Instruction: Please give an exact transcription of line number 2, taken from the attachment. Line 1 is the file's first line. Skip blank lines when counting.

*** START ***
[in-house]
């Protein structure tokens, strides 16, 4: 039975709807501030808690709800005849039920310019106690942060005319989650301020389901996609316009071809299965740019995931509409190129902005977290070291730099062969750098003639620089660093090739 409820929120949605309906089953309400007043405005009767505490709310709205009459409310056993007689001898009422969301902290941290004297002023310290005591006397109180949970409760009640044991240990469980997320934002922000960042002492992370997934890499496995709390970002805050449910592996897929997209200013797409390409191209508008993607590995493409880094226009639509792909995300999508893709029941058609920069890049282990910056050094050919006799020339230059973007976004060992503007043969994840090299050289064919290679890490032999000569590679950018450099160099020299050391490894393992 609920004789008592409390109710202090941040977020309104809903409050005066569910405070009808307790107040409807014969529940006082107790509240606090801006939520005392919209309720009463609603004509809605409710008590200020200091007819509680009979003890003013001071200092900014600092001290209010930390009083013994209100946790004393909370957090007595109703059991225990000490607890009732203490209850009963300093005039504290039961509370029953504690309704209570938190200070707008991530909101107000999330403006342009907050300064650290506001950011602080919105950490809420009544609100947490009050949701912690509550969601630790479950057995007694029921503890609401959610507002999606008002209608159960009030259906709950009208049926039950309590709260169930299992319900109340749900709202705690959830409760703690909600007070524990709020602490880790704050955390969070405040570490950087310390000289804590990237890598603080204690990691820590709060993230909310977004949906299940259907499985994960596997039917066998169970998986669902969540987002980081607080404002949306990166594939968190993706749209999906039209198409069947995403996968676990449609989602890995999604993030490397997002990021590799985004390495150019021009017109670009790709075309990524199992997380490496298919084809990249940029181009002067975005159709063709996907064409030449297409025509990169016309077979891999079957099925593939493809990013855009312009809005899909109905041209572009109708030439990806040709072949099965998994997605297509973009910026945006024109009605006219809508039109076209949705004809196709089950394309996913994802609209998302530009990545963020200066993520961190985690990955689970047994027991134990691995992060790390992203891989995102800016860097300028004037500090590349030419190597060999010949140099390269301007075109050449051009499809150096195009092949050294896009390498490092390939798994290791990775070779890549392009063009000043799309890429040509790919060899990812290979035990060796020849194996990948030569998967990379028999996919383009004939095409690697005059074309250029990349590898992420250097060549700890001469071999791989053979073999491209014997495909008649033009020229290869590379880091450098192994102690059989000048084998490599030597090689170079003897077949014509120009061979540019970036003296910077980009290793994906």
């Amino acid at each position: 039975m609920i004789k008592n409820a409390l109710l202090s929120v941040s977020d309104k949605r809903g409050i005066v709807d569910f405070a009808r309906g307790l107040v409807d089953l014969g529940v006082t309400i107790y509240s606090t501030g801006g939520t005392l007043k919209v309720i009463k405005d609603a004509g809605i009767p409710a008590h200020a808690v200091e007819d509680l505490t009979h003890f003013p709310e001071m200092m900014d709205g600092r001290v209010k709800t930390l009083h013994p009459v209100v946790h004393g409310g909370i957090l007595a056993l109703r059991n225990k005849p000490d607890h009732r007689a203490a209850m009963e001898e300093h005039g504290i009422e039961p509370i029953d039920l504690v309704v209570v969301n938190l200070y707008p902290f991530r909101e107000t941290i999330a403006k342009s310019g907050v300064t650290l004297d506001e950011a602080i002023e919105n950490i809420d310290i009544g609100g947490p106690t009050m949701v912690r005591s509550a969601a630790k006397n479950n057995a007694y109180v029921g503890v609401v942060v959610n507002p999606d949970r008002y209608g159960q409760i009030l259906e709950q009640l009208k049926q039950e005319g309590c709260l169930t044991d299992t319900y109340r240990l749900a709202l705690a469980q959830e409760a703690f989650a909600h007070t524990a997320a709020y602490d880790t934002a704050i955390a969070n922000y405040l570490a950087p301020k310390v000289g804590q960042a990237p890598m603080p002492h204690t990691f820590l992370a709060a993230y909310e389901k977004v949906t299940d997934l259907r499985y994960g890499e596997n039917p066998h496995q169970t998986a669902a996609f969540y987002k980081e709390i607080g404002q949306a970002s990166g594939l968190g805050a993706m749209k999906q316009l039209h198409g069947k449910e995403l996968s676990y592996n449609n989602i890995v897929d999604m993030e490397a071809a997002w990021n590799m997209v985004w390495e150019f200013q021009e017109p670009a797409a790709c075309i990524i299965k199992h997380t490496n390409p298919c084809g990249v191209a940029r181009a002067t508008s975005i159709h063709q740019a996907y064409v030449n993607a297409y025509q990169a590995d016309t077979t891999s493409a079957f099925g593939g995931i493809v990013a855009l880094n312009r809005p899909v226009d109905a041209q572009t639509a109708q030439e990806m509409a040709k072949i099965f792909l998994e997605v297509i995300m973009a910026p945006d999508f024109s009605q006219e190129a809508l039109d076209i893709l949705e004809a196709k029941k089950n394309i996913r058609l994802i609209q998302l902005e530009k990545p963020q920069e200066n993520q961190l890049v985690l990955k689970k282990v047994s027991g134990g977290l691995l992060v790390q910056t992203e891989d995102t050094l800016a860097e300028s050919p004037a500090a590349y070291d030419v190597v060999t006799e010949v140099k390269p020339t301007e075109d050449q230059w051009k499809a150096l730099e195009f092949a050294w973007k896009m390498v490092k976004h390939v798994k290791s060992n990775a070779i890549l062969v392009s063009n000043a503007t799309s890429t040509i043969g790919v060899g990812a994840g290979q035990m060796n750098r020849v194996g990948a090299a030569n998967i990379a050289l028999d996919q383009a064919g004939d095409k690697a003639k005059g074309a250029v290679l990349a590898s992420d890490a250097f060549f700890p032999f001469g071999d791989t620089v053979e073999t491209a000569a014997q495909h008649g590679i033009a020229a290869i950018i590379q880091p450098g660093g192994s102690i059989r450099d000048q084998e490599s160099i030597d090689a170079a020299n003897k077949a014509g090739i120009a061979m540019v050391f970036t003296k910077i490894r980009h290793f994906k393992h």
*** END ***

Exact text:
């Protein structure tokens, strides 16, 4: 039975709807501030808690709800005849039920310019106690942060005319989650301020389901996609316009071809299965740019995931509409190129902005977290070291730099062969750098003639620089660093090739 409820929120949605309906089953309400007043405005009767505490709310709205009459409310056993007689001898009422969301902290941290004297002023310290005591006397109180949970409760009640044991240990469980997320934002922000960042002492992370997934890499496995709390970002805050449910592996897929997209200013797409390409191209508008993607590995493409880094226009639509792909995300999508893709029941058609920069890049282990910056050094050919006799020339230059973007976004060992503007043969994840090299050289064919290679890490032999000569590679950018450099160099020299050391490894393992 609920004789008592409390109710202090941040977020309104809903409050005066569910405070009808307790107040409807014969529940006082107790509240606090801006939520005392919209309720009463609603004509809605409710008590200020200091007819509680009979003890003013001071200092900014600092001290209010930390009083013994209100946790004393909370957090007595109703059991225990000490607890009732203490209850009963300093005039504290039961509370029953504690309704209570938190200070707008991530909101107000999330403006342009907050300064650290506001950011602080919105950490809420009544609100947490009050949701912690509550969601630790479950057995007694029921503890609401959610507002999606008002209608159960009030259906709950009208049926039950309590709260169930299992319900109340749900709202705690959830409760703690909600007070524990709020602490880790704050955390969070405040570490950087310390000289804590990237890598603080204690990691820590709060993230909310977004949906299940259907499985994960596997039917066998169970998986669902969540987002980081607080404002949306990166594939968190993706749209999906039209198409069947995403996968676990449609989602890995999604993030490397997002990021590799985004390495150019021009017109670009790709075309990524199992997380490496298919084809990249940029181009002067975005159709063709996907064409030449297409025509990169016309077979891999079957099925593939493809990013855009312009809005899909109905041209572009109708030439990806040709072949099965998994997605297509973009910026945006024109009605006219809508039109076209949705004809196709089950394309996913994802609209998302530009990545963020200066993520961190985690990955689970047994027991134990691995992060790390992203891989995102800016860097300028004037500090590349030419190597060999010949140099390269301007075109050449051009499809150096195009092949050294896009390498490092390939798994290791990775070779890549392009063009000043799309890429040509790919060899990812290979035990060796020849194996990948030569998967990379028999996919383009004939095409690697005059074309250029990349590898992420250097060549700890001469071999791989053979073999491209014997495909008649033009020229290869590379880091450098192994102690059989000048084998490599030597090689170079003897077949014509120009061979540019970036003296910077980009290793994906």